Restaurant Reviews

Rare Hare, Melbourne review

On the Mornington Peninsula, Jackalope Hotel's more casual diner is a standout example of winery dining done right.

By Michael Harden
Char-grilled squid with romesco nero and roast lemon
There can always be more devilled eggs. Chef Guy Stanaway hammers that home with his irony-free, straight-talking version of the classic at Rare Hare. A good egg, boiled to the taut but pliable sweet spot before the white turns rubbery, is crumbed, deep-fried and halved, the yolk then scooped out, seasoned and blended with crème fraîche to make a mousse that's piped back onto the eggwhite and topped with chives, dill and a tiny twist of sharp pickled shallot. Makes you pity vegans.
Not too much, though. There's plenty of plant-forward action on Stanaway's menu that's adaptable - abandon the anchovy here, lose the whipped feta there - to the vegan cause. And that's as it should be at Jackalope Hotel's casual diner. Rare Hare is the flexible, unbuttoned everyman to the more tightly scripted geometric art-house glamour of Jackalope and its tasting menu-only restaurant, Doot Doot Doot. The Hare aims to please and it does.
Rare Hare's outdoor section
Rare Hare doesn't neglect style on its relaxed, welcome-all-comers quest. The earthy brick, timber and glass interior by Projects of Imagination takes care of that, while the communal tables with bench seating offer views over the meticulously groomed vineyards of Willow Creek winery. Efficient service from a T-shirted young crew who don't break stride even as the room fills and the noise swells adds to the appeal. But it's Stanaway's deft combinations of top-notch ingredients, prettily arranged on rustic monogrammed crockery, that really seals it. It's food that syncs perfectly with the Mornington Peninsula's whole easy-going yet soigné seaside winery thing.
Rare Hare takes the ubiquitous "all our dishes are designed to share" path but, refreshingly, doesn't bang on about the seasonal and the regional. There's a practical element to the approach - local producers tend to be small-scale and supply can't always be guaranteed so chefs often need to source ingredients from further afield. But it also taps into the laid-back attitude and the confidence that the obvious attention to detail brings. Leave it to us, it says - ingredients will be carefully sourced, even if they're not from just down the road. They're right.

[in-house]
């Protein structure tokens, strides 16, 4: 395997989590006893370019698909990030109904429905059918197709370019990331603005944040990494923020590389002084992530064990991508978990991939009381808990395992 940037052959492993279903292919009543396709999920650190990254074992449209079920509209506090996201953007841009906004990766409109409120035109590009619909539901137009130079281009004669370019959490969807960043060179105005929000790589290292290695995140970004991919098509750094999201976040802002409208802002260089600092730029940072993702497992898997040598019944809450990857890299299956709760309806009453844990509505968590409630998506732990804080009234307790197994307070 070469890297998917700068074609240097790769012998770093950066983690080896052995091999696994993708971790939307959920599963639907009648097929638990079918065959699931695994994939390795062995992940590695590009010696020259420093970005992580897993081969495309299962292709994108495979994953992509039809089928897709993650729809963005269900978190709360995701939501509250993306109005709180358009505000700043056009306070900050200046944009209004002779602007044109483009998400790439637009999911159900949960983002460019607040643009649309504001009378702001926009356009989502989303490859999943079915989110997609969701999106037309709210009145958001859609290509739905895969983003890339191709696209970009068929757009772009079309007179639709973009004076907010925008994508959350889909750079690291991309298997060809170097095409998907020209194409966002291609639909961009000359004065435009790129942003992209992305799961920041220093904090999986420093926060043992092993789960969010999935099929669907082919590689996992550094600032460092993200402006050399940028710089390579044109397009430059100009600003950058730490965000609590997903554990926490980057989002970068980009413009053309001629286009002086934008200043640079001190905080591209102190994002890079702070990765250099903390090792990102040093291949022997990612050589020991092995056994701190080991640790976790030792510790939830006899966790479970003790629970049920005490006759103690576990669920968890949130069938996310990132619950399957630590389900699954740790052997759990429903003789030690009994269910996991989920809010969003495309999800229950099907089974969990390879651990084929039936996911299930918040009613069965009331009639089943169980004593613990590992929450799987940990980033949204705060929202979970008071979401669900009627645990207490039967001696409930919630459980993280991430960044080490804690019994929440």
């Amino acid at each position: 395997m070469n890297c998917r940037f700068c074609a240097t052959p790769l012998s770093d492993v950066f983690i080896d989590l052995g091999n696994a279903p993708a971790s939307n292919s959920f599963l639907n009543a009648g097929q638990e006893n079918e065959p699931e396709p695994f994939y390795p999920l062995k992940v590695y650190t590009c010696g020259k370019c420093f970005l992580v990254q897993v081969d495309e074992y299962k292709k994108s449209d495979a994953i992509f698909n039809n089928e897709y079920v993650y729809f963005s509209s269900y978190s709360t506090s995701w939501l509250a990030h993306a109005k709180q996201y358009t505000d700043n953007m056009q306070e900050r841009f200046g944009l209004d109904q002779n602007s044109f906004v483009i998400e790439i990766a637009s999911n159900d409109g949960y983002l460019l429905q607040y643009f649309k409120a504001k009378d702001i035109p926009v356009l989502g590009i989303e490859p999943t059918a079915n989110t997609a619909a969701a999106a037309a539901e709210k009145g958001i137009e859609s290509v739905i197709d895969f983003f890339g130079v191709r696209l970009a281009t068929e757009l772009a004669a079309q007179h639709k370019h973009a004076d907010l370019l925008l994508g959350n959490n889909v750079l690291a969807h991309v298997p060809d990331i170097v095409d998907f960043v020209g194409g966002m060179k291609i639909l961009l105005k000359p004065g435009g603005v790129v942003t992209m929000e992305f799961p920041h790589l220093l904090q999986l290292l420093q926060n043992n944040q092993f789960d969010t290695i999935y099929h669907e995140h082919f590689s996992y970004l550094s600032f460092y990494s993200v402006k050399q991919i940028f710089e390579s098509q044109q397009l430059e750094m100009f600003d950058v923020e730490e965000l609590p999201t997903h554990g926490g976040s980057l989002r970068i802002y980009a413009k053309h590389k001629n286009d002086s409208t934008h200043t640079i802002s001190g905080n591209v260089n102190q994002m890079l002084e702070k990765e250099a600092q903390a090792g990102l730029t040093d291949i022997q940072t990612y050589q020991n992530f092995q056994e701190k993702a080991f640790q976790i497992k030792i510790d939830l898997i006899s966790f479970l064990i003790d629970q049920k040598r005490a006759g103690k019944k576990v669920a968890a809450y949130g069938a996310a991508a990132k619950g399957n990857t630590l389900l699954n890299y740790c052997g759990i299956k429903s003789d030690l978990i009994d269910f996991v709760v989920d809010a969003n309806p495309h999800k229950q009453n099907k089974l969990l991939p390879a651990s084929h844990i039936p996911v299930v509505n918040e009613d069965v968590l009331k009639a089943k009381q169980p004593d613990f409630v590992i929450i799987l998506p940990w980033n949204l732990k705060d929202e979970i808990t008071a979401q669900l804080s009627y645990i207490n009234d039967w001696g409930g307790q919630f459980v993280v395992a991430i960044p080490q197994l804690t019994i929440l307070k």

Chef Guy Stanaway
Many of the ingredients listed are local, though. Thrillingly sweet heirloom tomatoes, thin slices of just-picked peaches and baby basil, dill and red elk leaves are the local heroes combined in a salad with whipped feta and a chardonnay vinegar dressing.
The charcoal eggplant, meanwhile, is not to be missed. Eggplants are halved and slathered with red miso paste before being chucked into the wood-fired oven.The eggplant softens, the miso caramelises and the whole lot is topped with an invigorating combination of coriander leaves, fried shallots, furikake and red chilli.
A lot is grown and made in-house. The "Tabasco" sauce in an excellent roughly chopped beef tartare accented with pickles and chipotle, for instance, and the textural crumb in a roasted zucchini, anchovy and confit garlic salad made from ciabatta baked in the wood oven. The petals decorating the Negroni-cured ocean trout, meanwhile, come from the kitchen garden.
Heirloom tomato, peach, whipped feta and sourdough
The single-page drinks list keeps it mostly local, too. All the wine on the list is estate-grown apart from a couple of Mornington Peninsula classics: a 2015 Baillieu sparkling and the gently perfumed Quealy Muscat Rosé dessert wine.
There's Rare Hare-branded wine (the rosé, made from pinot noir and cabernet sauvignon, is an elegantly dry winner), beer from local producers and thoughtful alcohol-free options such as the Sober One Sangria, a not-too-sweet raspberry- and apple-based quencher flavoured with char-grilled orange, smoked paprika and star anise.
Simplicity is the key here. Just as there are only 11 wines on the drinks list, there's a pared-back approach to the number of ingredients on the plate, too.
Squid, scored, char-grilled and dressed with lemon and olive oil, sits on a pitch-perfect romesco nero sauce, tinted black with squid ink and served simply with half a char-grilled lemon.
Milk chocolate and brown butter tarte with crème fraîche and citrus
A slice of rich, fudge-like milk chocolate and brown-butter tart is accompanied by crème fraîche dusted with a citrus sherbet, while a rose panna cotta gets great support from a raspberry compote and crunchy buckwheat crisps. It's elegant, successful stuff.
Sophisticated, relaxed and smoothly efficient, Rare Hare is another great example of how good Australian winery eating has become.